Despite cries by many business organizations in the country, the United States remains the highly ranked when in consideration to starting a business. Companies who embrace the regulations and act accordingly view the regulations as adequate, protective, relatively streamlined, and balanced. Large businesses do not have the powers to compel smaller businesses out of the market as was the case before the introduction of the anti-trust laws. Price adjustments have to be in compliance with the law, and from negotiations from all performing business leaders (Federal Trade Commission, n.d). This protects the small businesses from discrimination and loss.
The laws have offered patent and trademarks protection to all businesses, and this has promoted competition from protected innovations and illegal infringement by competitors. Matters of securities and exchange have been catered for as far as the businesses comply to the provisions. This encourages fairness in investment and competition (West’s Encyclopedia of American Law, n.d). The current business practices are a system that incorporates effective anti-competitive behavior (Federal Trade Commission, n.d). This has encouraged the development of a competitive culture, in which responsible business boards and leaders recognize the benefits of the regulations.
With the systems, businesses have managed to cope with the harsh competitive forces from both within the country, and foreign investors. The aim of the regulations to further fairness, balance and competitiveness has been accomplished. As much as small businesses may feel demoralized or discouraged from the expenses that go with the regulations, most of their needs have been covered. The businesses have been offered protection from competitive powers, and this secures their place in the market. Even with these regulations, America remains as the best place in the world where most investors look forward to invest their monies.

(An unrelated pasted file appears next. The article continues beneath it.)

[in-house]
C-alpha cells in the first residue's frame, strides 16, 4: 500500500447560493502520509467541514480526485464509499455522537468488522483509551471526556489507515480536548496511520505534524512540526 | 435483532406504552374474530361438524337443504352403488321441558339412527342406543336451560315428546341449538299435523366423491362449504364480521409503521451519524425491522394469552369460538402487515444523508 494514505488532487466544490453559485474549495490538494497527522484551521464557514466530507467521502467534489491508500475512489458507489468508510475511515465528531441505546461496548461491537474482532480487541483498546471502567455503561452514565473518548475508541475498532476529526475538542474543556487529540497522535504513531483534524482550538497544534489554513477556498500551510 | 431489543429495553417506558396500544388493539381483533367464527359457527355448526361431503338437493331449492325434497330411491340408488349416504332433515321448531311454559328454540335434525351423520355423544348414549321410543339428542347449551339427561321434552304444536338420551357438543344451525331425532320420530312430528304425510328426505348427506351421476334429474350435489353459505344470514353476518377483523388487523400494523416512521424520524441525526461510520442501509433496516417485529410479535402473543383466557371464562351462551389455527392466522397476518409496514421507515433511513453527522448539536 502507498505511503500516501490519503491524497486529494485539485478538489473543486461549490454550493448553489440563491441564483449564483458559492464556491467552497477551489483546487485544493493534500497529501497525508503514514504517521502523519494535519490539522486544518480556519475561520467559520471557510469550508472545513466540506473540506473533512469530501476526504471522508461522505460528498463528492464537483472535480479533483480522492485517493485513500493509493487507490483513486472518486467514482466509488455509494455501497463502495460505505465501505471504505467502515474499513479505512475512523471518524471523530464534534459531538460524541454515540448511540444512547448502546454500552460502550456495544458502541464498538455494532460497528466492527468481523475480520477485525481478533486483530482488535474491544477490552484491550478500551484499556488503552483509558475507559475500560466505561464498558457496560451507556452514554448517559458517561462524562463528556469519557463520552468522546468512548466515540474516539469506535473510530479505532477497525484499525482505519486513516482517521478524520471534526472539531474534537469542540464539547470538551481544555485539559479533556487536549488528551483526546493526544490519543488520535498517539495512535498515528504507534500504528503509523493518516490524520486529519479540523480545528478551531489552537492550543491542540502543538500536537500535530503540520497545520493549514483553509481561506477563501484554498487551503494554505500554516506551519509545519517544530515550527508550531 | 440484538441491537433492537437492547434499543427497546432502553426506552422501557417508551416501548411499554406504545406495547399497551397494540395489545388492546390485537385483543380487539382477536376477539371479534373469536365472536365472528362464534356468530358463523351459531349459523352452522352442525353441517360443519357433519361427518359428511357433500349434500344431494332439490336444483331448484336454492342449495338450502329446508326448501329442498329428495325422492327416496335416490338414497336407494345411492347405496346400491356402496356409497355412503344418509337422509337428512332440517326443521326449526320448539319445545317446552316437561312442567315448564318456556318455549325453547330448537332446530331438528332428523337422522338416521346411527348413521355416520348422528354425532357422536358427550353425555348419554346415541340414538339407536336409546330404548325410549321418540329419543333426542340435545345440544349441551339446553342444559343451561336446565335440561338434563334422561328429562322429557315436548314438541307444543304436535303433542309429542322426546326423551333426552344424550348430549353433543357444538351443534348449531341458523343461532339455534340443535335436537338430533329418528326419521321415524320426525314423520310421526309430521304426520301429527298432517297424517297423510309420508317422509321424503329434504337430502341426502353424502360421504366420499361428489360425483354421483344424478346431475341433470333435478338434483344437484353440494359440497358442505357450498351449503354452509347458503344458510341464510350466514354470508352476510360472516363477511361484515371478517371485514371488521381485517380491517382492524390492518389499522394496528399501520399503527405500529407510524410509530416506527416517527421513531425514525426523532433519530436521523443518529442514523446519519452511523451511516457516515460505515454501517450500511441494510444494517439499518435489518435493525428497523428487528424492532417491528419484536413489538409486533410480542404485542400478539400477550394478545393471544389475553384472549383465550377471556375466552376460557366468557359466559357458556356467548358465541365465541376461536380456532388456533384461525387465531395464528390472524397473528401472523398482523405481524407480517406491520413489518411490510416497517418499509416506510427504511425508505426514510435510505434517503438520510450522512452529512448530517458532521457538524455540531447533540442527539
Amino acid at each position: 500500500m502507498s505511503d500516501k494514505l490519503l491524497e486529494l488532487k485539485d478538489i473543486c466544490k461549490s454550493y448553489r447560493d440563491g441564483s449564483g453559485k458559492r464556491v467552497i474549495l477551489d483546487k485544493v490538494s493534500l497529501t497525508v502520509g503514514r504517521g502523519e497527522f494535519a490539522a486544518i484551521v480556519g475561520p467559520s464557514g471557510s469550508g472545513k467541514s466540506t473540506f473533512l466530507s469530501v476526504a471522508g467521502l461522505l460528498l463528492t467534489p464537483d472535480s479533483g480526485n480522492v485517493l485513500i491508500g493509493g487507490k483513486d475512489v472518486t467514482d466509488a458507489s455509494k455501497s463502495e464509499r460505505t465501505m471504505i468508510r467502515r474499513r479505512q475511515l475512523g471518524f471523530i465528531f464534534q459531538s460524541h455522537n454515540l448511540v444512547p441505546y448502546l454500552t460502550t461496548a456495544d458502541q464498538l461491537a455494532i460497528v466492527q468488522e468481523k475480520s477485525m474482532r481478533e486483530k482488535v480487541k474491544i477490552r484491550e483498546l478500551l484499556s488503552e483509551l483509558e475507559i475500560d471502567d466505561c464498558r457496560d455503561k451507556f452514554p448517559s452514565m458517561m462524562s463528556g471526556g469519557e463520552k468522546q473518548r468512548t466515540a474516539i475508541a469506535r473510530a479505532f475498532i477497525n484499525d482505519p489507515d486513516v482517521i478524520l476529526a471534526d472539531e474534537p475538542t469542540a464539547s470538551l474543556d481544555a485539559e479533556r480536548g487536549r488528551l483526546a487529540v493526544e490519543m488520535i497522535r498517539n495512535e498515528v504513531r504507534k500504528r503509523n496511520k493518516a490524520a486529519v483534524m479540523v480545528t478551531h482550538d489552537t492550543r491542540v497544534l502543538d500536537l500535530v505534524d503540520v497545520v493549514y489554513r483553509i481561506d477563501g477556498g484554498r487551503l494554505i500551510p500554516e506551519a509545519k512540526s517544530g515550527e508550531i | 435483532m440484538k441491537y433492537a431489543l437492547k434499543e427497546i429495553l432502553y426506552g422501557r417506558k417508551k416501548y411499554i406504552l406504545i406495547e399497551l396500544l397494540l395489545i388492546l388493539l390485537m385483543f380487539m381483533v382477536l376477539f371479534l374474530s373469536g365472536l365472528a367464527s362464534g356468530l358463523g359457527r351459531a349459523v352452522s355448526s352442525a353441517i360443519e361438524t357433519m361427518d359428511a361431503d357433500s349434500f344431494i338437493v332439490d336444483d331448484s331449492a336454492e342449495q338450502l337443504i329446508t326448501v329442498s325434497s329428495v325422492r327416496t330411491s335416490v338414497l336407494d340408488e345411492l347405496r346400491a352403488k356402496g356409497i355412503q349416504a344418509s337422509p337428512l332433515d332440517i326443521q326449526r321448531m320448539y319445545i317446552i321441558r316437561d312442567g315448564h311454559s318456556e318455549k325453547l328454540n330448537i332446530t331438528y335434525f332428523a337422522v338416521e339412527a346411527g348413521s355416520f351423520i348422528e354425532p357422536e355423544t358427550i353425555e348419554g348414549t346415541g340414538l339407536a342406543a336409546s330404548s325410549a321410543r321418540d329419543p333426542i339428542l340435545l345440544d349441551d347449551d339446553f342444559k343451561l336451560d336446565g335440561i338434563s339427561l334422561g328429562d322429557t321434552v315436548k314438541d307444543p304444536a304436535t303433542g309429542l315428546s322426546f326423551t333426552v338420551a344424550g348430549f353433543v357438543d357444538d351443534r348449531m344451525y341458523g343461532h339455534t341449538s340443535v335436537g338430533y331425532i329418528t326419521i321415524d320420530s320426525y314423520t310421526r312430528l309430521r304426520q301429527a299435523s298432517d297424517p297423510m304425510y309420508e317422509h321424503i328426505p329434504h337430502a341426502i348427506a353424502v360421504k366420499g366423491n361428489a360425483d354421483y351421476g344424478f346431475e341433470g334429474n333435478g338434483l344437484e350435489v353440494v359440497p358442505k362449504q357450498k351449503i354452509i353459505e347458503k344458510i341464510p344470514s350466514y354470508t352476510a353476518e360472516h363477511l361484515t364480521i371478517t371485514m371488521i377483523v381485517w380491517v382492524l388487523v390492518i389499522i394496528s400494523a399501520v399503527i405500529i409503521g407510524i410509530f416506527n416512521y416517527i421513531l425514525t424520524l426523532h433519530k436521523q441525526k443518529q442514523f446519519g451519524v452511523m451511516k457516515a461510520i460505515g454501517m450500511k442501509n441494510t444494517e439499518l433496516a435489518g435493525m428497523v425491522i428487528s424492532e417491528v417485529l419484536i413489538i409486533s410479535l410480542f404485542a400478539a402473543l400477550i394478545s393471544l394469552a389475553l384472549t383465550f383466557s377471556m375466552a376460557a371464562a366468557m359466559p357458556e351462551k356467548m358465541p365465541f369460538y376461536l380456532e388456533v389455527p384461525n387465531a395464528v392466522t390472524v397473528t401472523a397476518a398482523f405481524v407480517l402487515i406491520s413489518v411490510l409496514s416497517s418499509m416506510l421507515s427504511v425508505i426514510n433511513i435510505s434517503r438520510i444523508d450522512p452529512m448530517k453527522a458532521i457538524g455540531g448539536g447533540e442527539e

Bottom line, the US government, is a friend of business, provides advisory, financial, and other forms of service to the business fraternity. This promotes business fairness, and its competitive nature. Simultaneously, the government is also a friend to the American consumer and acts to the interest of protecting consumers. While businesses may oppose some aspects of the business laws and regulations, they may also endorse other some of these requirements to achieve their goals (Federal Trade Commission, n.d). The conflict between the regulations and businesses may never be resolved, and as technological breakthroughs continue, the dual nature of business and government relation may become increasingly more collaborative and regulatory compared to the current situation.
Federal Trade Commission. (No date). Guide to Antitrust Laws. Work cited, http://www.ftc.gov/tips-advice/competition-guidance/guide-antitrust-laws
Washington State Office of the ATTORNEY GENERAL. (No date). Safeguarding consumers: Antitrust/unfair trade practices. Work cited, http://www.atg.wa.gov/antitrustguide.aspx#.UuFdaaxRVdg
West’s Encyclopedia of American Law. (No date). ANTITRUST LAW. Work cited, http://iris.nyit.edu/~shartman/mba0101/trust.htm